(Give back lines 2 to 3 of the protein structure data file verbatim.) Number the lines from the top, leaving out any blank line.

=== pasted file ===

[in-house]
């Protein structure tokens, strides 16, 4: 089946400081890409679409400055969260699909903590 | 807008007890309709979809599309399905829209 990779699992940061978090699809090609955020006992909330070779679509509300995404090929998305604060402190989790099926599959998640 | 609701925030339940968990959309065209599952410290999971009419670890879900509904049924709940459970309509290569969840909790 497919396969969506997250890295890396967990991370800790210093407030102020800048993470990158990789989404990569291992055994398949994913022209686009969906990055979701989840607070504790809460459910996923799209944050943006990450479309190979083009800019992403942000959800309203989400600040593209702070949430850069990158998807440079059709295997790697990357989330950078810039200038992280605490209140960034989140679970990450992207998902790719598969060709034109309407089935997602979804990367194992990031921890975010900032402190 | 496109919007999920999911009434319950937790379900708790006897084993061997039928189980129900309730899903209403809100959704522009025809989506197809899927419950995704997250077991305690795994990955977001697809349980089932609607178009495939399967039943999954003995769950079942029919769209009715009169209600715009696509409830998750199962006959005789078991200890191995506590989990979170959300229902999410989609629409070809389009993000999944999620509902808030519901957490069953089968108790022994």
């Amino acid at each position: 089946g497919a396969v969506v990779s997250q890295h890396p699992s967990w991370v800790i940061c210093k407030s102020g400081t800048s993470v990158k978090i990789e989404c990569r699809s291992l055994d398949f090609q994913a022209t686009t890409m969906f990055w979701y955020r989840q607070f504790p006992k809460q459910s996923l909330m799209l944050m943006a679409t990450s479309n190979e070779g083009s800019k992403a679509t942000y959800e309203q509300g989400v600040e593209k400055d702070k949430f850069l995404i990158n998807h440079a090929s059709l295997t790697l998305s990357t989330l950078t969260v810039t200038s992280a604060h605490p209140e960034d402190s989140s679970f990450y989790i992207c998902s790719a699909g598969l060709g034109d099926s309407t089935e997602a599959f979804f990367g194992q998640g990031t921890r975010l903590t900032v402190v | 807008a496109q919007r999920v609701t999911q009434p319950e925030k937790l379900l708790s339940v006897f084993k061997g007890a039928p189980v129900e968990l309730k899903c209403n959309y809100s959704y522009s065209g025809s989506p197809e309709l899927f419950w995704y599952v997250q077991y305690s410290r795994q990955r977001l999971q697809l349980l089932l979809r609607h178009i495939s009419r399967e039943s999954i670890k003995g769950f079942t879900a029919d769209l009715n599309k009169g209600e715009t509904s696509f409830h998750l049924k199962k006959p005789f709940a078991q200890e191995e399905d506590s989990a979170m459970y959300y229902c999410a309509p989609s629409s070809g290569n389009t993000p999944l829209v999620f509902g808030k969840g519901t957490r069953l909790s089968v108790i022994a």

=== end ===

């Protein structure tokens, strides 16, 4: 089946400081890409679409400055969260699909903590 | 807008007890309709979809599309399905829209 990779699992940061978090699809090609955020006992909330070779679509509300995404090929998305604060402190989790099926599959998640 | 609701925030339940968990959309065209599952410290999971009419670890879900509904049924709940459970309509290569969840909790 497919396969969506997250890295890396967990991370800790210093407030102020800048993470990158990789989404990569291992055994398949994913022209686009969906990055979701989840607070504790809460459910996923799209944050943006990450479309190979083009800019992403942000959800309203989400600040593209702070949430850069990158998807440079059709295997790697990357989330950078810039200038992280605490209140960034989140679970990450992207998902790719598969060709034109309407089935997602979804990367194992990031921890975010900032402190 | 496109919007999920999911009434319950937790379900708790006897084993061997039928189980129900309730899903209403809100959704522009025809989506197809899927419950995704997250077991305690795994990955977001697809349980089932609607178009495939399967039943999954003995769950079942029919769209009715009169209600715009696509409830998750199962006959005789078991200890191995506590989990979170959300229902999410989609629409070809389009993000999944999620509902808030519901957490069953089968108790022994």
């Amino acid at each position: 089946g497919a396969v969506v990779s997250q890295h890396p699992s967990w991370v800790i940061c210093k407030s102020g400081t800048s993470v990158k978090i990789e989404c990569r699809s291992l055994d398949f090609q994913a022209t686009t890409m969906f990055w979701y955020r989840q607070f504790p006992k809460q459910s996923l909330m799209l944050m943006a679409t990450s479309n190979e070779g083009s800019k992403a679509t942000y959800e309203q509300g989400v600040e593209k400055d702070k949430f850069l995404i990158n998807h440079a090929s059709l295997t790697l998305s990357t989330l950078t969260v810039t200038s992280a604060h605490p209140e960034d402190s989140s679970f990450y989790i992207c998902s790719a699909g598969l060709g034109d099926s309407t089935e997602a599959f979804f990367g194992q998640g990031t921890r975010l903590t900032v402190v | 807008a496109q919007r999920v609701t999911q009434p319950e925030k937790l379900l708790s339940v006897f084993k061997g007890a039928p189980v129900e968990l309730k899903c209403n959309y809100s959704y522009s065209g025809s989506p197809e309709l899927f419950w995704y599952v997250q077991y305690s410290r795994q990955r977001l999971q697809l349980l089932l979809r609607h178009i495939s009419r399967e039943s999954i670890k003995g769950f079942t879900a029919d769209l009715n599309k009169g209600e715009t509904s696509f409830h998750l049924k199962k006959p005789f709940a078991q200890e191995e399905d506590s989990a979170m459970y959300y229902c999410a309509p989609s629409s070809g290569n389009t993000p999944l829209v999620f509902g808030k969840g519901t957490r069953l909790s089968v108790i022994a």